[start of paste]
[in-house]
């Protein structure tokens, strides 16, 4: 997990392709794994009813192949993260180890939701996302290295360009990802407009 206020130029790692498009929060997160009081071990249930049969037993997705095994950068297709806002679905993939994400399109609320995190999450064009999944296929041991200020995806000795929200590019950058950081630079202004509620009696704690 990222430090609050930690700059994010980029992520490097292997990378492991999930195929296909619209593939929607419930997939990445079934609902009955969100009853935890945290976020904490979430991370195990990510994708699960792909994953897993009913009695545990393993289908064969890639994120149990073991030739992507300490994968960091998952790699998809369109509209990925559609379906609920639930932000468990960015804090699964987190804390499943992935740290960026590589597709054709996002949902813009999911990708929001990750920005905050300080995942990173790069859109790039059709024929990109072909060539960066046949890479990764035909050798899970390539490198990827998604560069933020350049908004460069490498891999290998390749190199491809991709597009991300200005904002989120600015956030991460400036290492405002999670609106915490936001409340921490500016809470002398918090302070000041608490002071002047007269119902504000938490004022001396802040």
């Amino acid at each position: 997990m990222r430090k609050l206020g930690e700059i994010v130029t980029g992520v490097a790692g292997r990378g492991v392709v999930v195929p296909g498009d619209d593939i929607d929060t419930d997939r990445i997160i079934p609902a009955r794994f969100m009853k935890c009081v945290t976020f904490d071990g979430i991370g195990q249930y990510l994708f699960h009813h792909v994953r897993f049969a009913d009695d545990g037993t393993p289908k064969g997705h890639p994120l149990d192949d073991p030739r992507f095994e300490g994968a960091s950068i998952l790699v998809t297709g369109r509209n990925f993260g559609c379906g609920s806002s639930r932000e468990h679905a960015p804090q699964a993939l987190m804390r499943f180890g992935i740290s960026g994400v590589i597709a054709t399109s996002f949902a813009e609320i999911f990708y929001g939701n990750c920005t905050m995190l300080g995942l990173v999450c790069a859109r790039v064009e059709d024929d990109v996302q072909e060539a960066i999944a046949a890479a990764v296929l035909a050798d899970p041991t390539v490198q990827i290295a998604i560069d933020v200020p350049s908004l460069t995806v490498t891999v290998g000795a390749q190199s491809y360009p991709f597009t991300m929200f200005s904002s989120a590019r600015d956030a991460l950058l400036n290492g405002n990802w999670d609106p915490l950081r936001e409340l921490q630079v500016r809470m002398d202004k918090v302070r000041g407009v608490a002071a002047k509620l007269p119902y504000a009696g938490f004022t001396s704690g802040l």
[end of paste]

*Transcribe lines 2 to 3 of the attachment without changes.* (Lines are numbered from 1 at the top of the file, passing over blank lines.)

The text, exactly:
């Protein structure tokens, strides 16, 4: 997990392709794994009813192949993260180890939701996302290295360009990802407009 206020130029790692498009929060997160009081071990249930049969037993997705095994950068297709806002679905993939994400399109609320995190999450064009999944296929041991200020995806000795929200590019950058950081630079202004509620009696704690 990222430090609050930690700059994010980029992520490097292997990378492991999930195929296909619209593939929607419930997939990445079934609902009955969100009853935890945290976020904490979430991370195990990510994708699960792909994953897993009913009695545990393993289908064969890639994120149990073991030739992507300490994968960091998952790699998809369109509209990925559609379906609920639930932000468990960015804090699964987190804390499943992935740290960026590589597709054709996002949902813009999911990708929001990750920005905050300080995942990173790069859109790039059709024929990109072909060539960066046949890479990764035909050798899970390539490198990827998604560069933020350049908004460069490498891999290998390749190199491809991709597009991300200005904002989120600015956030991460400036290492405002999670609106915490936001409340921490500016809470002398918090302070000041608490002071002047007269119902504000938490004022001396802040």
């Amino acid at each position: 997990m990222r430090k609050l206020g930690e700059i994010v130029t980029g992520v490097a790692g292997r990378g492991v392709v999930v195929p296909g498009d619209d593939i929607d929060t419930d997939r990445i997160i079934p609902a009955r794994f969100m009853k935890c009081v945290t976020f904490d071990g979430i991370g195990q249930y990510l994708f699960h009813h792909v994953r897993f049969a009913d009695d545990g037993t393993p289908k064969g997705h890639p994120l149990d192949d073991p030739r992507f095994e300490g994968a960091s950068i998952l790699v998809t297709g369109r509209n990925f993260g559609c379906g609920s806002s639930r932000e468990h679905a960015p804090q699964a993939l987190m804390r499943f180890g992935i740290s960026g994400v590589i597709a054709t399109s996002f949902a813009e609320i999911f990708y929001g939701n990750c920005t905050m995190l300080g995942l990173v999450c790069a859109r790039v064009e059709d024929d990109v996302q072909e060539a960066i999944a046949a890479a990764v296929l035909a050798d899970p041991t390539v490198q990827i290295a998604i560069d933020v200020p350049s908004l460069t995806v490498t891999v290998g000795a390749q190199s491809y360009p991709f597009t991300m929200f200005s904002s989120a590019r600015d956030a991460l950058l400036n290492g405002n990802w999670d609106p915490l950081r936001e409340l921490q630079v500016r809470m002398d202004k918090v302070r000041g407009v608490a002071a002047k509620l007269p119902y504000a009696g938490f004022t001396s704690g802040l």